The roles of progranulin and TMEM106B in lysosomal physiology and neurodegenerative disease

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Frontotemporal lobar degeneration (FTLD) is a devastating, clinically heterogeneous neurodegenerative disease that results in the progressive atrophy of the frontal and temporal lobes of the brain. Most often presenting with drastic alterations in personality and behavior, as well as a gradual decline in language capabilities, FTLD is the second leading cause of early-onset dementia only after Alzheimer’s disease. One of the major causes of familial FTLD is haploinsufficiency of the protein, progranulin (PGRN), resulting from mutation in the granulin (GRN) gene. Interestingly, PGRN shows a dosage-dependent disease correlation, and GRN mutation resulting in complete loss of PGRN causes the lysosomal storage disease (LSD), neuronal ceroid lipofuscinosis (NCL). In this text, my co-workers and I demonstrate that PGRN is proteolytically processed in the lysosome into discrete granulin peptides, which may possess distinct functions. We have independently found interactions between PGRN or granulin peptides and three lysosomal hydrolases: Cathepsin D (CTSD), glucocerebrosidase (GBA), and ɑ-N-acetylgalactosaminidase (NAGA). The activity of each of these enzymes was found to be reduced in Grn-/- mice, indicating that a potential mechanism of PGRN-related disease may be dysfunction of multiple lysosomal hydrolases. In addition to possessing an indeterminate lysosomal function, PGRN has also been shown to be a neurotrophic factor. Completion of a high-throughput screen searching for the receptor that mediates this function identified cluster of differentiation 68 (CD68) and neuropilin 2 (NRP2) as putative PGRN receptors. A second protein that has become of interest to the study of FTLD is TMEM106B. Variants of TMEM106B have been associated with an increased risk of developing FTLD, especially in cases of GRN mutation (FTLD-GRN). Although TMEM106B is known to be an endolysosomal transmembrane protein that regulates lysosomal morphology and degradative capacity, its exact function is unclear. Our current findings suggest that TMEM106B may regulate cellular levels of the phosphoinositide, PI(3,5)P2. In summary, our work supports a lysosomal role of the FTLD- and NCL-related protein, PGRN, and identifies a novel function of the FTLD risk factor, TMEM106B.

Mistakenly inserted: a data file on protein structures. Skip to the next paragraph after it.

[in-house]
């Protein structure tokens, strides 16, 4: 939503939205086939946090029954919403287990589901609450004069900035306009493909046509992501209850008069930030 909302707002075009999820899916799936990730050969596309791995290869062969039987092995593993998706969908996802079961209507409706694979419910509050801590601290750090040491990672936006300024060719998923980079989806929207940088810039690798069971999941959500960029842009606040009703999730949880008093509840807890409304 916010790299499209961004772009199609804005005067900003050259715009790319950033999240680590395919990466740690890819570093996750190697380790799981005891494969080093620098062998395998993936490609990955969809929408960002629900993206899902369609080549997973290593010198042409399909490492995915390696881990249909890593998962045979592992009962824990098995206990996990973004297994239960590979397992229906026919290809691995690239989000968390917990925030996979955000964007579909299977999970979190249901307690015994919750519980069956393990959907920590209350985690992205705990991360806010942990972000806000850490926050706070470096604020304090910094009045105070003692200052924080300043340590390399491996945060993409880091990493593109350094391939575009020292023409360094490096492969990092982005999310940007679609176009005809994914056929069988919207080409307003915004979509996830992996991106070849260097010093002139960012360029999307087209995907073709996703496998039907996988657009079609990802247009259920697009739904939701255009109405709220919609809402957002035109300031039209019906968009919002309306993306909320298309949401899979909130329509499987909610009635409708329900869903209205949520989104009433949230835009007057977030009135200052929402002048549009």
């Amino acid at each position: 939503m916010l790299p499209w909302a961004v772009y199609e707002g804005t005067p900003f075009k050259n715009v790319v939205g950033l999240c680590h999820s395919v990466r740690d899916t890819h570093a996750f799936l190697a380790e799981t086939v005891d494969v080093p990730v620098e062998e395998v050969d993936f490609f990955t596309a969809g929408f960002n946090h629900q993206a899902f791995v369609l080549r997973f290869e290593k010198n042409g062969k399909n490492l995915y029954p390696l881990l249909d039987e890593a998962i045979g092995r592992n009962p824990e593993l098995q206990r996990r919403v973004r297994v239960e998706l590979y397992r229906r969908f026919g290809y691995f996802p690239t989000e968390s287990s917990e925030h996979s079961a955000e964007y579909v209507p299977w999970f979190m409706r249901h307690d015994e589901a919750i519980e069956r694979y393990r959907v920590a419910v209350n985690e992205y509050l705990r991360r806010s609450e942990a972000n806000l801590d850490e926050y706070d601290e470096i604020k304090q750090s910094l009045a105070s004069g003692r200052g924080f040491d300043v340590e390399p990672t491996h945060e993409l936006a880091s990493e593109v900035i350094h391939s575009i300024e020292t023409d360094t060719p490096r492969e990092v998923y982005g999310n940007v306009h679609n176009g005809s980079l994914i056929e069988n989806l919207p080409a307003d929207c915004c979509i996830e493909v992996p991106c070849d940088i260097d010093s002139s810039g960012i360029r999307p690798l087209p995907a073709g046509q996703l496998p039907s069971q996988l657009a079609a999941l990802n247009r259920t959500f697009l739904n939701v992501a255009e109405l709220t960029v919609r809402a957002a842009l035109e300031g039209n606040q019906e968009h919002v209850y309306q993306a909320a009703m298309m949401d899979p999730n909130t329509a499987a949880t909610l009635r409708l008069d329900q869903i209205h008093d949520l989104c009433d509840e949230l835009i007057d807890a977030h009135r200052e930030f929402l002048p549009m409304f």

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Neuronal ceroid lipofuscinosis; Progranulin; TMEM106B; Lysosome; Cellular biology; Molecular biology; Frontotemporal lobar degeneration; Neurodegeneration


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Union Local


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Hu, Fenghua

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Lin, David M.
Bynoe, Margaret S.
Libert, Sergiy

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Comparative Biomedical Sciences

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Ph. D., Comparative Biomedical Sciences

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Doctor of Philosophy

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Government Document




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Attribution-NonCommercial-NoDerivatives 4.0 International


dissertation or thesis

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